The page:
In the first few weeks of any new year, there is a ritual among nonprofit organizations that is as regular as the changing of the guards at Buckingham Palace. Boards of directors come together to map out the year ahead, review budgets, and welcome their newly elected members. Typically, new members have been selected because of their potential fundraising abilities or their expertise in a particular field. It is the board’s hope that the new director will bring a fresh perspective and help further the organization’s mission. But as power is transferred from the old directors to the new, it is important for the newcomers to fully understand the responsibilities behind the roles they are accepting—i.e., how to effectively guard their posts.
There are three basic principles of nonprofit corporate law that can help serve as a moral compass and govern the decisions of a board member throughout his or her term.
- Duty of care. Duty of care refers to a board member’s responsibility to act in the same manner that any other “reasonable” person might act in the same circumstances. It implies that a person must make decisions in good faith and use rational judgment. This can also include taking precautions to avoid any reasonably foreseeable harm that might come to others or to the organization.
- Duty of loyalty. Board members have a duty of loyalty, or a responsibility to always act in the best interest of the organization without any conflicts of interest. This can become a gray area for many board members who own businesses or hold positions in companies that stand to gain from the activities of the nonprofit. It is always a best practice to make any potential conflicts of interest known to the board so that the appropriate approval processes can take place and there is never a perception of self-dealing.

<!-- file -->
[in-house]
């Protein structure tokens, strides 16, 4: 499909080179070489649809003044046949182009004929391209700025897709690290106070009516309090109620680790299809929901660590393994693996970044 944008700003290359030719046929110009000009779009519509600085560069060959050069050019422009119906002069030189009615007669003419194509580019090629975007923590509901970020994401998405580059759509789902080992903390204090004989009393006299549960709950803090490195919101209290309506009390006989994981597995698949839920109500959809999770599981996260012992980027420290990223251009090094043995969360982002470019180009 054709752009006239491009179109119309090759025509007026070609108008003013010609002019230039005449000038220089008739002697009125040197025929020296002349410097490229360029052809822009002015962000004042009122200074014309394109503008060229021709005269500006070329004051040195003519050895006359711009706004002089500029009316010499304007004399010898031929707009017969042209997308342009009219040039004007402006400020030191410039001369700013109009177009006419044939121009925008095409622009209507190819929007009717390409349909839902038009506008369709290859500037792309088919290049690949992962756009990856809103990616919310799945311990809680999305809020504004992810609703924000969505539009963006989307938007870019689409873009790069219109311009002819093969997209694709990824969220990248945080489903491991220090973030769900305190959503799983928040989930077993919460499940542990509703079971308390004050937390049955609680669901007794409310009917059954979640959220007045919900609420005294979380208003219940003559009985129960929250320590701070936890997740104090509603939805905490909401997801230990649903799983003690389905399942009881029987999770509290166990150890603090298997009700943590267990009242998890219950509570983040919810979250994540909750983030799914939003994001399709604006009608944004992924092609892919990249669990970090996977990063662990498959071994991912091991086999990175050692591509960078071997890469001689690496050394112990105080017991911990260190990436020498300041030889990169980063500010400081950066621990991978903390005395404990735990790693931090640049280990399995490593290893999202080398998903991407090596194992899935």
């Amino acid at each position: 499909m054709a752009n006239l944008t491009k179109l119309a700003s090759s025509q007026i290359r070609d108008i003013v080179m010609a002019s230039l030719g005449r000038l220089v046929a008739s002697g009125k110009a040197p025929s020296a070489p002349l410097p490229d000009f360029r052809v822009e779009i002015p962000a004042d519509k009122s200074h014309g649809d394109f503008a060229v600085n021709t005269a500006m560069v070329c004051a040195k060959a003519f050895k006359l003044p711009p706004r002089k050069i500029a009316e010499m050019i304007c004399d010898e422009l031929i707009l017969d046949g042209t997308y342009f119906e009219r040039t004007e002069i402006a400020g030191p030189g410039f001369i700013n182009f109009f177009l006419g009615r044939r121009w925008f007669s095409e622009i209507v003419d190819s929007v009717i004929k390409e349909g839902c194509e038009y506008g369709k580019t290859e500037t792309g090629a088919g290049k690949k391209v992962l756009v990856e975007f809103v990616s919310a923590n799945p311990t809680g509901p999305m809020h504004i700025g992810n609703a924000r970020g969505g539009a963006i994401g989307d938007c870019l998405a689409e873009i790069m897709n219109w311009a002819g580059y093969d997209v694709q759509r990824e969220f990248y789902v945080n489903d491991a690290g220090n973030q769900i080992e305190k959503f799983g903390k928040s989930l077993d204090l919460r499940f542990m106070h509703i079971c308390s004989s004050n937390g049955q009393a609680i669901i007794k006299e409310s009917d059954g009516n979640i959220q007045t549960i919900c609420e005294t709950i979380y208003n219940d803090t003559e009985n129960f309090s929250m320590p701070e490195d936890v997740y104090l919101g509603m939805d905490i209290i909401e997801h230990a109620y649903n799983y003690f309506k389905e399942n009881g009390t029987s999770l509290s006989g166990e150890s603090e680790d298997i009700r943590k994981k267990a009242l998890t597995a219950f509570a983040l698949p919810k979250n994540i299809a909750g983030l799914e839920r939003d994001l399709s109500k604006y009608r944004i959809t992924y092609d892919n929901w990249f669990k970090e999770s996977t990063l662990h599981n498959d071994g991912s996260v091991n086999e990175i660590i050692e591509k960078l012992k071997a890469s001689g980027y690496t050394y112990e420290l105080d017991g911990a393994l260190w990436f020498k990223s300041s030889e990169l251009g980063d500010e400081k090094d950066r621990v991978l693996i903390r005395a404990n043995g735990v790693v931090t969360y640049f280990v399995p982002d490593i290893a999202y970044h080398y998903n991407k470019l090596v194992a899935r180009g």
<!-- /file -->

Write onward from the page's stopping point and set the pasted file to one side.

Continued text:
- Duty of obedience. The duty of obedience refers to a board member’s obligation to remain faithful to the organization’s mission statement. Board members have been entrusted by their constituents to ensure that resources are being used to accomplish the organization’s stated goals and not being diverted to other purposes. The mission statement of any 501(c) organization can be found on their Form 1023.
The first meeting of a new year is an excellent time for boards to dust off their Form 1023 and make sure that all of their planned activities align with their original mission statement. It is also a time for reviewing the legal and fiduciary responsibilities of the board so that they can effectively guard and protect the organizations they serve—just like the guards at Buckingham Palace, but without the bearskin caps.